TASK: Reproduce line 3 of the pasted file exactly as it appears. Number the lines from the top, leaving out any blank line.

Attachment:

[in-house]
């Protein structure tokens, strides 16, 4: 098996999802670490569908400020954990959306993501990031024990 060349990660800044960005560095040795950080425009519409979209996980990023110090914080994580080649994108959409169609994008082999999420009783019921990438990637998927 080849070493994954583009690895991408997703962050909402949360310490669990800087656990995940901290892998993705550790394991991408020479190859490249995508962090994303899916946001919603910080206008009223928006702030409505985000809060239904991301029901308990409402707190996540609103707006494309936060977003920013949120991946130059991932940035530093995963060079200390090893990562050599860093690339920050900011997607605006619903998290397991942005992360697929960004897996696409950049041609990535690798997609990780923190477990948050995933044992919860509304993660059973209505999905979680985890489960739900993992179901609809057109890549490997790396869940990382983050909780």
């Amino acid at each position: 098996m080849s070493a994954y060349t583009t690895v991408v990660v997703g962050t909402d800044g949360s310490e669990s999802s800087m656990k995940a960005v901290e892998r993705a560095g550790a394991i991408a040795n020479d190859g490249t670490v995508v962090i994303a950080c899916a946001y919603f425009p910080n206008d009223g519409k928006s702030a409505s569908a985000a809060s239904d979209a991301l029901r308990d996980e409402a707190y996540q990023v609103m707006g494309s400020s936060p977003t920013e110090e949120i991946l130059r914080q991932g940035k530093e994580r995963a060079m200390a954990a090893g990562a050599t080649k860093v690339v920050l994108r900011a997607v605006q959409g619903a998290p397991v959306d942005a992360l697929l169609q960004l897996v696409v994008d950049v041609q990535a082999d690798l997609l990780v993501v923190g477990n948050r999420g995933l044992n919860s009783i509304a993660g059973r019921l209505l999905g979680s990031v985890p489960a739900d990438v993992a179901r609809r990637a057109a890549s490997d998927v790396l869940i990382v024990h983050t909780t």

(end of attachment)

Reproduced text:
């Amino acid at each position: 098996m080849s070493a994954y060349t583009t690895v991408v990660v997703g962050t909402d800044g949360s310490e669990s999802s800087m656990k995940a960005v901290e892998r993705a560095g550790a394991i991408a040795n020479d190859g490249t670490v995508v962090i994303a950080c899916a946001y919603f425009p910080n206008d009223g519409k928006s702030a409505s569908a985000a809060s239904d979209a991301l029901r308990d996980e409402a707190y996540q990023v609103m707006g494309s400020s936060p977003t920013e110090e949120i991946l130059r914080q991932g940035k530093e994580r995963a060079m200390a954990a090893g990562a050599t080649k860093v690339v920050l994108r900011a997607v605006q959409g619903a998290p397991v959306d942005a992360l697929l169609q960004l897996v696409v994008d950049v041609q990535a082999d690798l997609l990780v993501v923190g477990n948050r999420g995933l044992n919860s009783i509304a993660g059973r019921l209505l999905g979680s990031v985890p489960a739900d990438v993992a179901r609809r990637a057109a890549s490997d998927v790396l869940i990382v024990h983050t909780t």